LivingSocial.com was founded in 2007 by Tim O’Shaughnessy and has grown to more than 80 million users.

Groupon launched in November 2008 in Chicago and now serves more than 90 cities. They have over 13.7 million subscribers and have sold 12.9 Groupons.

It has only been three months since they opened shop in Richmond, but two online coupon sites are becoming a favorite local advertising avenue.

Business owners seem enthusiastic about the response they’ve received to their use of Groupon and Living Social to advertise “deal of the day” discount vouchers.

The businesses, which include restaurants, retailers and services, say using the sites is cheaper than traditional advertising and delivers results. But it’s unclear just yet whether customers who use the coupons come back later and pay full price. It’s also too early to say whether the sites are cutting into sales of more traditional advertising venues, such as TV, print, direct mail and radio.

Cheeburger Cheeburger was featured last month on Groupon, advertising a $7 coupon for $15 worth of food at their Midothian, Glen Allen and Henrico locations. They sold 1,029 vouchers.

“This was the first time we used it, and you can definitely tell. When the Groupons are used, days are much busier,” said Colin Schoenhaut, general manager for the Midlothian Cheeburger location.

James River Massage Therapy sold 681 coupons for a massage in one day when it was the recent featured daily deal on LivingSocial. The deal was for a one-hour massage for $35, which normally costs $70.

“We were able to get a lot of exposure up front at no cost to us,” said owner Jennifer Vaughan. “We’ve already seen a surprising number of re-bookings.”

Both sites feature a different business and deal each day. The coupons can only be purchased during that 24-hour period. (You can read about how both added the Richmond market in an RBS story here.)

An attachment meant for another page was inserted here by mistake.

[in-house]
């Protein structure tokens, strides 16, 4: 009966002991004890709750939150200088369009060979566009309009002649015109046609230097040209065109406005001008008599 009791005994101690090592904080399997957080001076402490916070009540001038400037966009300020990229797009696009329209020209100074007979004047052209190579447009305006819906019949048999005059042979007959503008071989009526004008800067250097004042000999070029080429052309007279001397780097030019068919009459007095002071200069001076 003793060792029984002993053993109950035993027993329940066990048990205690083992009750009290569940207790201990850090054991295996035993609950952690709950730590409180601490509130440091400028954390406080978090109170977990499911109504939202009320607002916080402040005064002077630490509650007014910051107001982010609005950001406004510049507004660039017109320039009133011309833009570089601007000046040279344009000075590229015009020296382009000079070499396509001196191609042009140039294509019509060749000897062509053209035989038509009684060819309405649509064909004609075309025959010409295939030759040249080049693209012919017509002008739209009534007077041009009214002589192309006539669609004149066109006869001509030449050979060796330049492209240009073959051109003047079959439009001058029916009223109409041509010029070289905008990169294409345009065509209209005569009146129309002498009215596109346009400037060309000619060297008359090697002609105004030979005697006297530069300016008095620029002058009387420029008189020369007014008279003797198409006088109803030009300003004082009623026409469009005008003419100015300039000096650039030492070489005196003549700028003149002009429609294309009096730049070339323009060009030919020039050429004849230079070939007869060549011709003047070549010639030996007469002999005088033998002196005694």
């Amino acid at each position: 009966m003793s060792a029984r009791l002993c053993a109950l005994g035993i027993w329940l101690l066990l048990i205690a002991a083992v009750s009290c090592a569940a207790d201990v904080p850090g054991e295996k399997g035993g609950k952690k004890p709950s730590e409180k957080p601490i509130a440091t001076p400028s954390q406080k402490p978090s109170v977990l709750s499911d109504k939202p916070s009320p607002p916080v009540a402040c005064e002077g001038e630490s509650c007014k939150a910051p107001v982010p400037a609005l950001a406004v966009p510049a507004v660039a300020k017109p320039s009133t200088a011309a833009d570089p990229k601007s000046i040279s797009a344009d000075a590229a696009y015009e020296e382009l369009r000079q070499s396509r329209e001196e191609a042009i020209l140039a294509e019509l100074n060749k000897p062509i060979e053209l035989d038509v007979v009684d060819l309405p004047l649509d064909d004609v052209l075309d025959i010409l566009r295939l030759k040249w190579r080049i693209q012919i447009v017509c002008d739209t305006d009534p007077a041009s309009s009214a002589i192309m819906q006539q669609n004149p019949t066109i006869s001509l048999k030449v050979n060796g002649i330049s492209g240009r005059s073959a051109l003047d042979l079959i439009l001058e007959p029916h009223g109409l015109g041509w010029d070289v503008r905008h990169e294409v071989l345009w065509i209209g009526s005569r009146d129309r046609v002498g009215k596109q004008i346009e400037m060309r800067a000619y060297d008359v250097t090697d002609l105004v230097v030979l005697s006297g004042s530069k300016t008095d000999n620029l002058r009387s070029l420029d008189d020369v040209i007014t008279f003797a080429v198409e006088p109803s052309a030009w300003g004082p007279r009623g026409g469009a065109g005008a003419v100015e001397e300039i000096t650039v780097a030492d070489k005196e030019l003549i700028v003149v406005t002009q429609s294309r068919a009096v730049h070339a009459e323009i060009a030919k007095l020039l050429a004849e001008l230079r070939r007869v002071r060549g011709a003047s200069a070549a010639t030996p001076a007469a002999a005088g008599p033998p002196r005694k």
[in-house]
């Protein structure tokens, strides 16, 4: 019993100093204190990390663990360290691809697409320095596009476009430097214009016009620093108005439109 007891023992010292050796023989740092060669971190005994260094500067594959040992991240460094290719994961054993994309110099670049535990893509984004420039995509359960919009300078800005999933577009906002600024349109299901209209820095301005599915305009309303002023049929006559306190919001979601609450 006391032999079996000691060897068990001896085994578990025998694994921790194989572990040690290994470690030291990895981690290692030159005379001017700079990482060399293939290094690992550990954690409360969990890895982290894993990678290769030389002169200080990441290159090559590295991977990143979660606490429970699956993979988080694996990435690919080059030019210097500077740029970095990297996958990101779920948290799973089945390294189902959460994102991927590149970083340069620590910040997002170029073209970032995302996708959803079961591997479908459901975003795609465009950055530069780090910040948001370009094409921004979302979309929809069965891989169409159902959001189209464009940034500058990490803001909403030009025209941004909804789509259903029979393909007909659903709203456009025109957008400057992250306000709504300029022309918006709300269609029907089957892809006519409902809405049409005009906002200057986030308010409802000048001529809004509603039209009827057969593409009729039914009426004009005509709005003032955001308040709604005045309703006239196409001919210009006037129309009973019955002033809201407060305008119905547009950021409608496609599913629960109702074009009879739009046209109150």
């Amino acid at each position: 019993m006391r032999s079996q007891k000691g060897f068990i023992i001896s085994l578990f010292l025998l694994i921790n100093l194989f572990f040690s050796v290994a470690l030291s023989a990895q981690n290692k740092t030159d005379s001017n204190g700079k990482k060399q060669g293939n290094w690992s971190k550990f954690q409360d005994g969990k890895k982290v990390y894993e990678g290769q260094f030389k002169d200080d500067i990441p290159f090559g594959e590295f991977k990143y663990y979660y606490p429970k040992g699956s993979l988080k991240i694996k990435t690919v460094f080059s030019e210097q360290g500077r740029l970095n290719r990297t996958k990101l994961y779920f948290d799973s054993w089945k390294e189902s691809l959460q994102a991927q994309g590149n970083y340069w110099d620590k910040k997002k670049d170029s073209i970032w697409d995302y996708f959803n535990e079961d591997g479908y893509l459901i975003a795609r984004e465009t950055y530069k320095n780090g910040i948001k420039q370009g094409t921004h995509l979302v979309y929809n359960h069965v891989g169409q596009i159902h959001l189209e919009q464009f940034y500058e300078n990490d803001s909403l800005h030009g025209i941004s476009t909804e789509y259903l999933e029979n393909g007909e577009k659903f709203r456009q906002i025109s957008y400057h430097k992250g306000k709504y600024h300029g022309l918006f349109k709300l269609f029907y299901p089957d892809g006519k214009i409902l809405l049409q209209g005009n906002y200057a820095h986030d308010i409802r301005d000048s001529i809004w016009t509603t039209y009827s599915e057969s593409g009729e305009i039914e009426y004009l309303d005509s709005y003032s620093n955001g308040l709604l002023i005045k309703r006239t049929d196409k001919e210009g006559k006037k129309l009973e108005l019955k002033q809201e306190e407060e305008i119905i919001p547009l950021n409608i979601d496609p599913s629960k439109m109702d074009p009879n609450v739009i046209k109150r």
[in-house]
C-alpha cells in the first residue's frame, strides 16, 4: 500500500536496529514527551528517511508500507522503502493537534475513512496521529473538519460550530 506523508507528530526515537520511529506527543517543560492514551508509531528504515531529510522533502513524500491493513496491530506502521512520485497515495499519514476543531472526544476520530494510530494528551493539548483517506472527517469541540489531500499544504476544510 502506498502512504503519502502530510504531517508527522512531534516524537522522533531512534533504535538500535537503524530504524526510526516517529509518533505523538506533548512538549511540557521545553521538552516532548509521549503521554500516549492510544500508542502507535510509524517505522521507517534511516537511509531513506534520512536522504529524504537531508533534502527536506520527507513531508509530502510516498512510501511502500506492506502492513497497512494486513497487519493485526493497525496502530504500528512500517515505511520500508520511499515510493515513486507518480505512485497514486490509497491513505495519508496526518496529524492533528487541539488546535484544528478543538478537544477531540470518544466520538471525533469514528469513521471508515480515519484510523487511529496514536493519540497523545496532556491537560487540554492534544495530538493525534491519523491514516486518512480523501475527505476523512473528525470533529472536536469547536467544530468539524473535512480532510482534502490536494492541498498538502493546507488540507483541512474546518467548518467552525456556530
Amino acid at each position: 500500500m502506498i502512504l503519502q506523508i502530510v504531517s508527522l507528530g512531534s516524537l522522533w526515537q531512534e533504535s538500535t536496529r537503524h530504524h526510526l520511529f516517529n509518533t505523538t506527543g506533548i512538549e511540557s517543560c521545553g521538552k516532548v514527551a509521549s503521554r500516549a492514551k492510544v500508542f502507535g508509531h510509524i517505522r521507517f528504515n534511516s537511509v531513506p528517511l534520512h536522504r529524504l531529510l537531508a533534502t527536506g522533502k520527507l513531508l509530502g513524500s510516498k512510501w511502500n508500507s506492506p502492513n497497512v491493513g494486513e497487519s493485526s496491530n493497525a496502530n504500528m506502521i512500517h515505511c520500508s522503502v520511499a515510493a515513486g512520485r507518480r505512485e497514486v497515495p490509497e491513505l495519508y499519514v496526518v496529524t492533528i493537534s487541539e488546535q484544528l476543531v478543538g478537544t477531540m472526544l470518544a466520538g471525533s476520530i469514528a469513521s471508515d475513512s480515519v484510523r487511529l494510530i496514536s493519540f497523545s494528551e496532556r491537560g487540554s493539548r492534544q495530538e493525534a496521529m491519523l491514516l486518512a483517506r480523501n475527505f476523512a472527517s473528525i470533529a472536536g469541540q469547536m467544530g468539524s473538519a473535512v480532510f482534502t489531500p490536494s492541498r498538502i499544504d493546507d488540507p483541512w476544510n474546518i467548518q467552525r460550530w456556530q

The concept seems to be a quick and easy way for small businesses to advertise, especially if they can’t afford or are unsure about other forms of advertising.

“We don’t do a lot of direct advertising,” said Cheeburger’s Schoenhaut. “With the times being the way they are, this helps people who can’t afford to spend a lot of money.”

Xtra’s Café
in Carytown hasn’t been open long but on Monday offered a coupon for $10 on LivingSocial that’s good for $20 on food or non-alcoholic drinks.

“We’ve only been open for three weeks and haven’t had a chance to advertise in print yet,” owner Xtra Moore said. As of Monday evening, Xtra had sold 153 vouchers.

There was another sign this week that such services are catching the attention of the more traditional sources of advertising around town. Media General, which owns the Times-Dispatch, announced Monday that it is teaming up with Groupon this week in hopes of increasing website views and getting a second source for revenue. The publishing company offered Groupon deals on the Richmond Times-Dispatch website called the “Richmond Daily Deal” where people can sign up for email alerts about the deals. They plan to expand to six other markets by next year.